Fibre is important for overall digestive health. It is a type of carbohydrate found in many foods, and is also available in different forms as a dietary supplement.
Aids bowel regularity. Fibre adds bulk and absorbs water1, which helps to propel your natural bowel movement and contribute to keeping you regular2.
Helps the microbiome thrive. Many fibres promote the growth of the good bacteria present in the lower portion of the digestive tract, which additionally aids in digestive balance3.
The Bristol Stool Chart can be used as a rough guide of the amount of fibre in someone’s diet. See the below information from the Continence Foundation of Australia:
Reproduced with kind permission of Dr KW Heaton, formerly Reader in Medicine at the University of Bristol. ©2000-2017, Norgine group of companies.Learn more here
Consuming fibre is key to supporting regularity with your bowel movements. Whether by dietary intake or a fibre supplement, fibre plays a role in keeping your natural bowel movement comfortable and gentle. Here are some simple tips to help you decide which type you might need more of in your diet:
Soluble fibre – Think 'movement'
Found in foods like oats and barley and ingredients including various gums, pectin and psyllium, soluble fibre is highly fermentable, which means it will hold water, thereby providing a lubricating factor that may help with constipation2.
Insoluble fibre – Think 'bulking'
Found in foods like wheat bran and cabbage and ingredients like cellulose and lignin, insoluble fibre helps to increase the bulk of bowel movements, which helps to propel full, natural bowel movement, and reduce loose stools and diarrhoea1.
The recommended daily intake of fibre is 30g for men and 25g for women4. Dietary fibre is found most abundantly in whole grains, legumes, vegetables and fruit.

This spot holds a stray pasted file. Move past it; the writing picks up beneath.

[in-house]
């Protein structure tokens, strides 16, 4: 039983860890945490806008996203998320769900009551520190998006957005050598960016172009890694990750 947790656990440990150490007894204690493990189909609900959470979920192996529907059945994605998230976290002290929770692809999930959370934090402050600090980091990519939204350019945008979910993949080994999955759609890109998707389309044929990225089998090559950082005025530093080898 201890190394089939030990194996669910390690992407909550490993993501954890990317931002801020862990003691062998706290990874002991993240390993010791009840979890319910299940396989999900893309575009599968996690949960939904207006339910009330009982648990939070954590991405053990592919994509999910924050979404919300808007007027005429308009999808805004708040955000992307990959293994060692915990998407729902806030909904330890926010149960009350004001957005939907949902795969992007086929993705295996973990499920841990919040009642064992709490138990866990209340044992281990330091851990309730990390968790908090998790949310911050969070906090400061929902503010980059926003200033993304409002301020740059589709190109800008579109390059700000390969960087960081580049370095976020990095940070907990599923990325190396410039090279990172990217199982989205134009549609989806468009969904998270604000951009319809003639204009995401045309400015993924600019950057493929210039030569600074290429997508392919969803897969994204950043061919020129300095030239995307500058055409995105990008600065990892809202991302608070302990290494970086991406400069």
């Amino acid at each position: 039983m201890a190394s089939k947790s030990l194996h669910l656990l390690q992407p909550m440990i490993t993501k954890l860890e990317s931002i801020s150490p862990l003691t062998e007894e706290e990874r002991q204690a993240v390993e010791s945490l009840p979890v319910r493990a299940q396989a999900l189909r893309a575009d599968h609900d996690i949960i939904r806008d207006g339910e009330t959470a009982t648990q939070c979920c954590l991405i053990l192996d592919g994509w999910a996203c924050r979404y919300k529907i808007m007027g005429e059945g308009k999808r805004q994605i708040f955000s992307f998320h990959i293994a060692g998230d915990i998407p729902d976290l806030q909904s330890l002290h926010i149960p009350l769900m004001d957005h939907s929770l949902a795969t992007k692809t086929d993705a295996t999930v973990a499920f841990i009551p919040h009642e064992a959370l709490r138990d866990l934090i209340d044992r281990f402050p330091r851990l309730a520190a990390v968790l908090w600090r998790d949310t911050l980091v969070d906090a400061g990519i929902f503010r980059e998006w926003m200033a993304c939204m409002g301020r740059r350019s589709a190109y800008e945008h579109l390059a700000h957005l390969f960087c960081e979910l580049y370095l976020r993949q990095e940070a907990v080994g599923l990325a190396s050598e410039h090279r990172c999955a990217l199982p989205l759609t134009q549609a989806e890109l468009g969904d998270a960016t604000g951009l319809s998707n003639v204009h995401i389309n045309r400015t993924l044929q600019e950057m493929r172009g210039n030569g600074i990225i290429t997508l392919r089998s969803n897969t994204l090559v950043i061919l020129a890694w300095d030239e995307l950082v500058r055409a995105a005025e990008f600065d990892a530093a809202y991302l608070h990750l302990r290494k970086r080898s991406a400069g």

Reading nutrition labels for total fibre content and logging your food intake for a few days can help give an estimate of how many grams of fibre you are consuming. Here is a list of some common foods and their fibre content5.
If you find your diet is still falling short on fibre, you can supplement your diet with fibre supplements found in the digestive health aisle of your local store.
Fibre is a type of carbohydrate that our body does not digest. Instead, fibre is fermented by bacteria in the gut6. In this way, there is a lot of overlap between foods that are high in fibre and foods that are high FODMAPs. However, there are many different types of fibres and therefore the FODMAP levels will differ. ProNourish® Natural Balance Fibre is a fibre supplement that is low in FODMAPs and can be consumed on the low FODMAP diet. Always look out for the Monash Certified low FODMAP symbol to help. It is important to eat adequate amounts of fibre-containing foods while you are on a low FODMAP diet.
1Mudgil et al. International Journal of Biological Macromolecules 2013
2Giaccari S et al. Clin Ter 2001;152(1):21–5
3Carlson J et al. Anaerobe 2016;42:60–66
4National Health & Medical Research Council Australia, Nutrient Reference Values, 2017 Accessed: https://www.nrv.gov.au
5Nutrition Australia, Fibre Fact Sheet, 2014, Accessed: http://www.nutritionaustralia.org/sites/default/files/Fibre-2014.pdf
6Mansueto P et al. Nutr Clin Pract 2015;30(5):665–82.